Tuesday, September 12, 2006

Shakespeare & Co, part deux

Click on images for enlarged views.

I posted about Shakespeare & Co in the first post on this blog back in April 2006. Don't confuse this bookstore with the bookstore chain in NYC that is not connected but borrowed the name. My daughter happened upon it this summer.

This one is across the Seine from the Notre Dame cathedral on the Left Bank. Mr. George Whitman is a character and a half in his 90s who has lived in Paris most of his life. He owns this quirky bookstore and keeps it as earthy and vibrant as he seems to keep himself. (Does he really "trim" his hair with flames from a candle?)

George Whitman (photo from the Shakespeare & Co website)

If you click and enlarge this image of a blackboard, you can read what George Whitman has written.

He and his daughter Sylvia run the place. They invite nomadic writers and students to sleep in a bed upstairs and sweep up or tidy piles of books for their keep (and you must read a book a day).

They also invite famous writers to read from their works, Henry Miller among them some time ago.

In May 2006 I visited the bookstore as I do whenever I visit Paris. This time I joined a poetry group upstairs for a reading. The stairs are treacherous. There were probably 30 people in this little room. The pew I sat on against the wall was falling apart. I met a film attorney from LA who said she'd come speak to our film students, and listened to some terrific poetry.

Upstairs room for readings

Cecilia Woloch and a group of her poetry fans and students. (Click on her name and read a poem or two on her site; she's very good.)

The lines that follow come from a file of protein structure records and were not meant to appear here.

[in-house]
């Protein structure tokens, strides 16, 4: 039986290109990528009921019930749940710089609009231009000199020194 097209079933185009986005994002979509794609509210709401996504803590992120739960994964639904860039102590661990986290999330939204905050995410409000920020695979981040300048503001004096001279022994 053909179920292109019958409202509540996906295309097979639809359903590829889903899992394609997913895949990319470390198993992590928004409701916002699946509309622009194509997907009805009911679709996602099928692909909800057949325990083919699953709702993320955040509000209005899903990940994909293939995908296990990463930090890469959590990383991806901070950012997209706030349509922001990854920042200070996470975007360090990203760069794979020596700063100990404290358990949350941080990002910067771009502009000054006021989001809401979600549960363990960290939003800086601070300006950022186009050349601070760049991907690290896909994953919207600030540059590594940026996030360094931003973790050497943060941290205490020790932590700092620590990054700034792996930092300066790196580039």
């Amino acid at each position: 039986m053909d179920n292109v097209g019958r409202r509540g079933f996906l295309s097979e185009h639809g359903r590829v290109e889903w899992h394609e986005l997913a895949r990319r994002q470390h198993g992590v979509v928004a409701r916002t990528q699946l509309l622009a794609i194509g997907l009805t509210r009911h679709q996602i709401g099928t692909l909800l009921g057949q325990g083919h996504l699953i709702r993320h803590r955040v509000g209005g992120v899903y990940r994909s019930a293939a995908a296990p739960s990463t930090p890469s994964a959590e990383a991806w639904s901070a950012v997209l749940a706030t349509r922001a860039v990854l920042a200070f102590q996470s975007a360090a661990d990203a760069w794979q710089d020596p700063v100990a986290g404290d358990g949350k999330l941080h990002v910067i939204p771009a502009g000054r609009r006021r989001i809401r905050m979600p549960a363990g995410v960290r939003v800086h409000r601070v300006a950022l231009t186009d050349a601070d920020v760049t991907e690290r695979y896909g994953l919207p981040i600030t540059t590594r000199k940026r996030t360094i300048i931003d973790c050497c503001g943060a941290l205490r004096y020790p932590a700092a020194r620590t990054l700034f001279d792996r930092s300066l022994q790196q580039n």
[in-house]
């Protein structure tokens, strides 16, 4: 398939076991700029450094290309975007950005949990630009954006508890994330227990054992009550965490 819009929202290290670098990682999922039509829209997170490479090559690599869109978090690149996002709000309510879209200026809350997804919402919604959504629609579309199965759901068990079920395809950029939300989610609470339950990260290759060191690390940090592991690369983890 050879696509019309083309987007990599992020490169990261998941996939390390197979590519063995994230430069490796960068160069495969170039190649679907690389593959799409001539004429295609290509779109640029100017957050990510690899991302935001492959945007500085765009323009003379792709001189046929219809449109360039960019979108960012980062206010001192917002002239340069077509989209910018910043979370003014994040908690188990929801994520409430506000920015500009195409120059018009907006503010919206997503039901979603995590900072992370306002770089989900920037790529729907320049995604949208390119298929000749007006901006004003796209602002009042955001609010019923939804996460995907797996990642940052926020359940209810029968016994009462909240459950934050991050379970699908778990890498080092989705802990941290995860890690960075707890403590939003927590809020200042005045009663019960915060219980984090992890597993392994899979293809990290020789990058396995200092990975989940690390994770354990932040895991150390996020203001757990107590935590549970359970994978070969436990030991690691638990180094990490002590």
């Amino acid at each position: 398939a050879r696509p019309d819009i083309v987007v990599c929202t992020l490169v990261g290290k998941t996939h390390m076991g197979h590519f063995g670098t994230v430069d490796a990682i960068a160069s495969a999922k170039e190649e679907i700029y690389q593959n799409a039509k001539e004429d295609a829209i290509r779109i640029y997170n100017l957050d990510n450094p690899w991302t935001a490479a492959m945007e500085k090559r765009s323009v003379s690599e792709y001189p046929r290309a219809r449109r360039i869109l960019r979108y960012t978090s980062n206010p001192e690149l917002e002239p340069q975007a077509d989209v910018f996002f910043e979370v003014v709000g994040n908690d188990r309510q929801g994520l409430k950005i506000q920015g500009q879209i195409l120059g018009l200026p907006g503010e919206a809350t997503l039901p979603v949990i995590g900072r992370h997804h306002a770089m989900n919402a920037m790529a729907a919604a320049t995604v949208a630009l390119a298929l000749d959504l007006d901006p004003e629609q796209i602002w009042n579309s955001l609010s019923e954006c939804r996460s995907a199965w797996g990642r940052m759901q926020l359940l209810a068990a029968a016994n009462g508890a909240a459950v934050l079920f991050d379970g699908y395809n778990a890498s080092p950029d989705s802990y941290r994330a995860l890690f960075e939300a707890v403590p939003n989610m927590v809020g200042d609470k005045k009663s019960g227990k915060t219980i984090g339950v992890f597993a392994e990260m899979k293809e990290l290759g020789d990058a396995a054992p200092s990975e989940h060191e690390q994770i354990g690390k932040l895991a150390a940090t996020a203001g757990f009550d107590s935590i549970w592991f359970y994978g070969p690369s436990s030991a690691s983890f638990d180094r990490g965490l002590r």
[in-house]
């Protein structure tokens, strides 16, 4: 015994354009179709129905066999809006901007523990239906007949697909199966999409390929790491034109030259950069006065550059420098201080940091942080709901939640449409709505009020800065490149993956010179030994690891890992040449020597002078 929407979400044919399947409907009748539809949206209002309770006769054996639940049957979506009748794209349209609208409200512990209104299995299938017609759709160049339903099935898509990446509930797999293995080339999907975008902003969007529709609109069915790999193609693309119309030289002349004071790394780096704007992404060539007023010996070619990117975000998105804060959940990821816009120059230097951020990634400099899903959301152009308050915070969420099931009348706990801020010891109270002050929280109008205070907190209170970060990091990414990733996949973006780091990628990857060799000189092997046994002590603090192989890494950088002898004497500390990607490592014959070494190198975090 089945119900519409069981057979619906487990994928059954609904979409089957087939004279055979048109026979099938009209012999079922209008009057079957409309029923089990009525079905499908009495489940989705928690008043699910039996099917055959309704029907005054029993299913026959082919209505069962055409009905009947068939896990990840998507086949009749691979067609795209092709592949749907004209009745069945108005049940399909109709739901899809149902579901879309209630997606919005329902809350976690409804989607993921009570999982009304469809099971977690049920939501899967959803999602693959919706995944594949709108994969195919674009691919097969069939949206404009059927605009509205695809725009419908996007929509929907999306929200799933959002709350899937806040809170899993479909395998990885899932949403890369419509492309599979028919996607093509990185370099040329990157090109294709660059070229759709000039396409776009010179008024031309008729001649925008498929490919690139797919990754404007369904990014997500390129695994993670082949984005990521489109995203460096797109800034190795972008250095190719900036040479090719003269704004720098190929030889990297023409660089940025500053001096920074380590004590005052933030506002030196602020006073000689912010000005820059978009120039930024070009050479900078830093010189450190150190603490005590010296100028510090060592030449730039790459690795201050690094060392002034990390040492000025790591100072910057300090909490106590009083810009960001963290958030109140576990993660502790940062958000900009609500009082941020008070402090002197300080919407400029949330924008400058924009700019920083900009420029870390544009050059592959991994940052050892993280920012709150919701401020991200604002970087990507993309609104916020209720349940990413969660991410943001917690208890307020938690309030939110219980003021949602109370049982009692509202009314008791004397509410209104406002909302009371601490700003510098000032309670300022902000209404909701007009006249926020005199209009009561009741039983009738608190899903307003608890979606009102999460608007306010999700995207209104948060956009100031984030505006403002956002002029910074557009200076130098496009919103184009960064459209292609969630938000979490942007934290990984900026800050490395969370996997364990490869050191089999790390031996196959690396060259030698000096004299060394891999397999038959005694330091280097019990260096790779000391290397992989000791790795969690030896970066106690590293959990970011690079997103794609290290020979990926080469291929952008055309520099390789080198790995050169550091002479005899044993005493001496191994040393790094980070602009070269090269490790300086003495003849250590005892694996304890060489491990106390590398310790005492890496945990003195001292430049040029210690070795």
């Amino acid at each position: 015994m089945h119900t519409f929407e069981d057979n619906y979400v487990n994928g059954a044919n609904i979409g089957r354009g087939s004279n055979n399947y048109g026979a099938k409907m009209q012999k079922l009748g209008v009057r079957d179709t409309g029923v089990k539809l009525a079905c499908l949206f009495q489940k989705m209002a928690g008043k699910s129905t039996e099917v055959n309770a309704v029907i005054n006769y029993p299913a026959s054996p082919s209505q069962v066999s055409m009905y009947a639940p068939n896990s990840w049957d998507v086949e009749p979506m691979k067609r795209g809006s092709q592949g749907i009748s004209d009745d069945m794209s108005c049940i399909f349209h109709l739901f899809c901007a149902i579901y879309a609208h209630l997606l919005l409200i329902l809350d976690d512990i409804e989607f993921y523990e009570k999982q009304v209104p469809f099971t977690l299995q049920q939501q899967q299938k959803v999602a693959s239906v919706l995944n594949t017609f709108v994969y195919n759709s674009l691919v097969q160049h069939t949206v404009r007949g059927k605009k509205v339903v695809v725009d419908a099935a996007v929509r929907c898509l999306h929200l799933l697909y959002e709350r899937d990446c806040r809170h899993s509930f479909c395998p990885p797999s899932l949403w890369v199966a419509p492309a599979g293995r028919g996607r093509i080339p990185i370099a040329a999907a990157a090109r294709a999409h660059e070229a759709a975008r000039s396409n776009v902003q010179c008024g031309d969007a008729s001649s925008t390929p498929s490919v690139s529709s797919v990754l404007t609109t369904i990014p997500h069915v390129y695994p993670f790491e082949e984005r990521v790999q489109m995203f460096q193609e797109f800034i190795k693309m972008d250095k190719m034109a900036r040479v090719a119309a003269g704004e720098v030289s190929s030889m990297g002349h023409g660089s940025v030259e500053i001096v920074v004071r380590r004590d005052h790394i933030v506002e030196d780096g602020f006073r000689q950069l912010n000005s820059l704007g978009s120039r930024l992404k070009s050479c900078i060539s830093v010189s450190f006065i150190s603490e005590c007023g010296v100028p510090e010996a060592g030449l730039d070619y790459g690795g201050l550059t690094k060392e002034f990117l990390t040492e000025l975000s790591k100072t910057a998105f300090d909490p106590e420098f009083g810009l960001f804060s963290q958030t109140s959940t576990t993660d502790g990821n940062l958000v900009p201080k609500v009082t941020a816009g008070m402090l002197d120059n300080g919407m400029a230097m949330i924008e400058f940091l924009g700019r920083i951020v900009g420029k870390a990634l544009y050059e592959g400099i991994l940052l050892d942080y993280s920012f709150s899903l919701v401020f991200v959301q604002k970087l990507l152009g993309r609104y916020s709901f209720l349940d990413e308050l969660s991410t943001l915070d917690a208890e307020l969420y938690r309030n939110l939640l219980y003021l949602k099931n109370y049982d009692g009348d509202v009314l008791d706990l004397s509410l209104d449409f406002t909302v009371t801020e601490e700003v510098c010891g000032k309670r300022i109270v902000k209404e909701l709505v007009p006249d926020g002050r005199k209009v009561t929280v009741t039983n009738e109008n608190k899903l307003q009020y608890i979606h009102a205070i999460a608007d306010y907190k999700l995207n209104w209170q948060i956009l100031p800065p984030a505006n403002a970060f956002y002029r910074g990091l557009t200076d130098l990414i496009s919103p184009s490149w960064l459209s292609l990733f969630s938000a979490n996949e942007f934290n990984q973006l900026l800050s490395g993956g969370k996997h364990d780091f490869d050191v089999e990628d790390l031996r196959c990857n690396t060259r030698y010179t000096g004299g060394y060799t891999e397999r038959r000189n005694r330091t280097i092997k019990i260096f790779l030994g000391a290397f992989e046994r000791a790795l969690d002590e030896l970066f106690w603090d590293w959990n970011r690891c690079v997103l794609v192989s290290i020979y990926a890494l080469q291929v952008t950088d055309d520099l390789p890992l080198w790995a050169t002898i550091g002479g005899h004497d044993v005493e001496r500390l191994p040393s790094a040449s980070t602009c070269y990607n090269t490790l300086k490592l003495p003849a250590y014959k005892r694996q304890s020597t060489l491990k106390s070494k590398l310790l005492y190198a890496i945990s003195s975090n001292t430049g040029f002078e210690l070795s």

rauf said...

You thought of taking a picture of the blackboard Ruth, that is imagination. It takes years to creat such an atmosphere. How delightful ! I love the picture of the red chairs. You have created such an atmosphere in your blog Ruth.

Ruth said...

Thank you, Rauf. It was G. Whitman's imagination that captured my attention on that blackboard. What he wrote is so full of artistic beauty, just like every corner of his shop. No wonder it draws many of us back and back. It is real and lived in, full of life. Every worn bookcover, worn stair, crowded table and corner shows a willingness to let life in and watch it improve with age. And it is full of people. That must make him happy.

Ginnie said...

All these images on the page and in my mind! I love the books that Donica bought me there--all the time it took her to find the right ones--and the S&C stamp inside each that is a gift in and of itself. I can certainly see why you go back there every time you're in Paris! I would go back for those treacherous stairs alone. If I walked up and down them, I would like to think every soul before me got absorbed into me somehow. My, what history!

Ruth said...

Ginnie, places like this are a treasure, and there are just a few of them, don't you think? All the right elements are there in that place, and the spirit of it all seems to be the most important.

Rauf said...

Ruth I was surprised to know that there are 75 thousand Americans permanantly settled down in Paris

Rauf said...

I posted this comment without any problem, Typed the word verification, pressed on preview. Preview box appears in yellow, click on publish. No problem

Ruth said...

Rauf, has this not been the case at Paris Deconstructed?

I only switched Synchronizing to google/beta, so I think PD is still pretty open and not as security-conscious.

Yes, that's a lot of Americans in Paris!

Rauf said...

Ruth Both your blogs are beta
My task bar says
Blogger beta: Paris d.....

this one is taking time its my 3rd attempt, last night it just went smooth.

ruth said...

Rauf, oh, I see. Yes, I guess my account is beta now, including both blogs. Thank you for taking the extra effort to comment. I hope they will work out the kinks soon.

merlinprincesse said...

For me, this is paradise! My father was an old-books dealer, my sis (Clo) is and my my bro too. I am the black sheep of the family. :) But I LOVE to read! I could be in a place like this for hours! :) Thanks for the visit!

Ruth said...

MP, how fun! Old books are great, my dad had a lot too, but never sold any. Well, your family can't all be book dealers; someone has to read!

I hope you can to go S & Co in person someday. It is such a treat.